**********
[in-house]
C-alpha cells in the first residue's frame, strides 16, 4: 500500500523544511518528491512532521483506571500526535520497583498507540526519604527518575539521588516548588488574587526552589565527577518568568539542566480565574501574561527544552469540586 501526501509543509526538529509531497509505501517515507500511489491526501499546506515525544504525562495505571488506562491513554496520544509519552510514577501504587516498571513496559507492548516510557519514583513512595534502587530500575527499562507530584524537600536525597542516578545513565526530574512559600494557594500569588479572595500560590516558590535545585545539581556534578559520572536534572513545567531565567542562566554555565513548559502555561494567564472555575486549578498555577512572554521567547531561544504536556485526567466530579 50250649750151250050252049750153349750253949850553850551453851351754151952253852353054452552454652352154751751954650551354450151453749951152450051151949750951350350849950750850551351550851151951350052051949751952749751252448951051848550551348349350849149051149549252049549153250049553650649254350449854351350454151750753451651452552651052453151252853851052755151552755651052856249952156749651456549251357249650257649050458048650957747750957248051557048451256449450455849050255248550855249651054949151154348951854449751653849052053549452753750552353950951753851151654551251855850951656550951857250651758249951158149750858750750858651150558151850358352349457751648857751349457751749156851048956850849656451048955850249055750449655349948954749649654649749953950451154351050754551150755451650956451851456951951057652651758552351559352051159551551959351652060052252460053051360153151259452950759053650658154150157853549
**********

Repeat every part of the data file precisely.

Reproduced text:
[in-house]
C-alpha cells in the first residue's frame, strides 16, 4: 500500500523544511518528491512532521483506571500526535520497583498507540526519604527518575539521588516548588488574587526552589565527577518568568539542566480565574501574561527544552469540586 501526501509543509526538529509531497509505501517515507500511489491526501499546506515525544504525562495505571488506562491513554496520544509519552510514577501504587516498571513496559507492548516510557519514583513512595534502587530500575527499562507530584524537600536525597542516578545513565526530574512559600494557594500569588479572595500560590516558590535545585545539581556534578559520572536534572513545567531565567542562566554555565513548559502555561494567564472555575486549578498555577512572554521567547531561544504536556485526567466530579 50250649750151250050252049750153349750253949850553850551453851351754151952253852353054452552454652352154751751954650551354450151453749951152450051151949750951350350849950750850551351550851151951350052051949751952749751252448951051848550551348349350849149051149549252049549153250049553650649254350449854351350454151750753451651452552651052453151252853851052755151552755651052856249952156749651456549251357249650257649050458048650957747750957248051557048451256449450455849050255248550855249651054949151154348951854449751653849052053549452753750552353950951753851151654551251855850951656550951857250651758249951158149750858750750858651150558151850358352349457751648857751349457751749156851048956850849656451048955850249055750449655349948954749649654649749953950451154351050754551150755451650956451851456951951057652651758552351559352051159551551959351652060052252460053051360153151259452950759053650658154150157853549